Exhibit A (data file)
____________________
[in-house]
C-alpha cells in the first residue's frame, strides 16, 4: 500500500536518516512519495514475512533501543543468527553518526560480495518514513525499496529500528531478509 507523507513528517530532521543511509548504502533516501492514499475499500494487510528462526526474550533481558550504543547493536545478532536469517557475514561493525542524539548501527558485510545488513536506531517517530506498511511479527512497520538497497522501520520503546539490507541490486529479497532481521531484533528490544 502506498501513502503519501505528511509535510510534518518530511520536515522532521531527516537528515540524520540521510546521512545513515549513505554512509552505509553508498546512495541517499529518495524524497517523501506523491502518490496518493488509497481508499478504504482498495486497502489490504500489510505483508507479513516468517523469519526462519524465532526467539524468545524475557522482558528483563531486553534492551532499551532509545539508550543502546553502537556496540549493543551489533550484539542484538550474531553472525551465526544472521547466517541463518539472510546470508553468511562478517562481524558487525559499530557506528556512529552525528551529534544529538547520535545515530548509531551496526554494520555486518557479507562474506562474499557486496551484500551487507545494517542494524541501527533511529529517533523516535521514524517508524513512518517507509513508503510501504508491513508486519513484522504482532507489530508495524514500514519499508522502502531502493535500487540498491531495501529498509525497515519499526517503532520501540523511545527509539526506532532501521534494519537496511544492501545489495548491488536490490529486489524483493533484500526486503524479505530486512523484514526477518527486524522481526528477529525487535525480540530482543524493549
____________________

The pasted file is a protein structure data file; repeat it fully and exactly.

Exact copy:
[in-house]
C-alpha cells in the first residue's frame, strides 16, 4: 500500500536518516512519495514475512533501543543468527553518526560480495518514513525499496529500528531478509 507523507513528517530532521543511509548504502533516501492514499475499500494487510528462526526474550533481558550504543547493536545478532536469517557475514561493525542524539548501527558485510545488513536506531517517530506498511511479527512497520538497497522501520520503546539490507541490486529479497532481521531484533528490544 502506498501513502503519501505528511509535510510534518518530511520536515522532521531527516537528515540524520540521510546521512545513515549513505554512509552505509553508498546512495541517499529518495524524497517523501506523491502518490496518493488509497481508499478504504482498495486497502489490504500489510505483508507479513516468517523469519526462519524465532526467539524468545524475557522482558528483563531486553534492551532499551532509545539508550543502546553502537556496540549493543551489533550484539542484538550474531553472525551465526544472521547466517541463518539472510546470508553468511562478517562481524558487525559499530557506528556512529552525528551529534544529538547520535545515530548509531551496526554494520555486518557479507562474506562474499557486496551484500551487507545494517542494524541501527533511529529517533523516535521514524517508524513512518517507509513508503510501504508491513508486519513484522504482532507489530508495524514500514519499508522502502531502493535500487540498491531495501529498509525497515519499526517503532520501540523511545527509539526506532532501521534494519537496511544492501545489495548491488536490490529486489524483493533484500526486503524479505530486512523484514526477518527486524522481526528477529525487535525480540530482543524493549